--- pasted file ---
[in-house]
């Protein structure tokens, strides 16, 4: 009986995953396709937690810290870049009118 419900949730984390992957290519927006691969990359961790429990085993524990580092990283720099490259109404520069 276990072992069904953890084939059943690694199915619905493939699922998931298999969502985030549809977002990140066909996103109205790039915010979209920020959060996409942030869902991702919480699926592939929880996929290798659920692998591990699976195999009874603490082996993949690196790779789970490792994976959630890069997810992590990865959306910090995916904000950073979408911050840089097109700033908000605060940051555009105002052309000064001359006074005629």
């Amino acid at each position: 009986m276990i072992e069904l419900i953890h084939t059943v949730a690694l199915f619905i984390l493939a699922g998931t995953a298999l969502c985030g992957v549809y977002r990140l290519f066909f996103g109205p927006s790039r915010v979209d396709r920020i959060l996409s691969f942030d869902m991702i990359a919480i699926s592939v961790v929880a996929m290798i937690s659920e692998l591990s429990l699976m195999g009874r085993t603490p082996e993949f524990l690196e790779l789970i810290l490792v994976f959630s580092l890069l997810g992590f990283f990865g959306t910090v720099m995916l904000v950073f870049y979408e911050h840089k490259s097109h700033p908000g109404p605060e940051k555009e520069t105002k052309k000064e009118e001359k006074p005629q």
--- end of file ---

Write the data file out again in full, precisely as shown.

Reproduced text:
[in-house]
């Protein structure tokens, strides 16, 4: 009986995953396709937690810290870049009118 419900949730984390992957290519927006691969990359961790429990085993524990580092990283720099490259109404520069 276990072992069904953890084939059943690694199915619905493939699922998931298999969502985030549809977002990140066909996103109205790039915010979209920020959060996409942030869902991702919480699926592939929880996929290798659920692998591990699976195999009874603490082996993949690196790779789970490792994976959630890069997810992590990865959306910090995916904000950073979408911050840089097109700033908000605060940051555009105002052309000064001359006074005629």
């Amino acid at each position: 009986m276990i072992e069904l419900i953890h084939t059943v949730a690694l199915f619905i984390l493939a699922g998931t995953a298999l969502c985030g992957v549809y977002r990140l290519f066909f996103g109205p927006s790039r915010v979209d396709r920020i959060l996409s691969f942030d869902m991702i990359a919480i699926s592939v961790v929880a996929m290798i937690s659920e692998l591990s429990l699976m195999g009874r085993t603490p082996e993949f524990l690196e790779l789970i810290l490792v994976f959630s580092l890069l997810g992590f990283f990865g959306t910090v720099m995916l904000v950073f870049y979408e911050h840089k490259s097109h700033p908000g109404p605060e940051k555009e520069t105002k052309k000064e009118e001359k006074p005629q």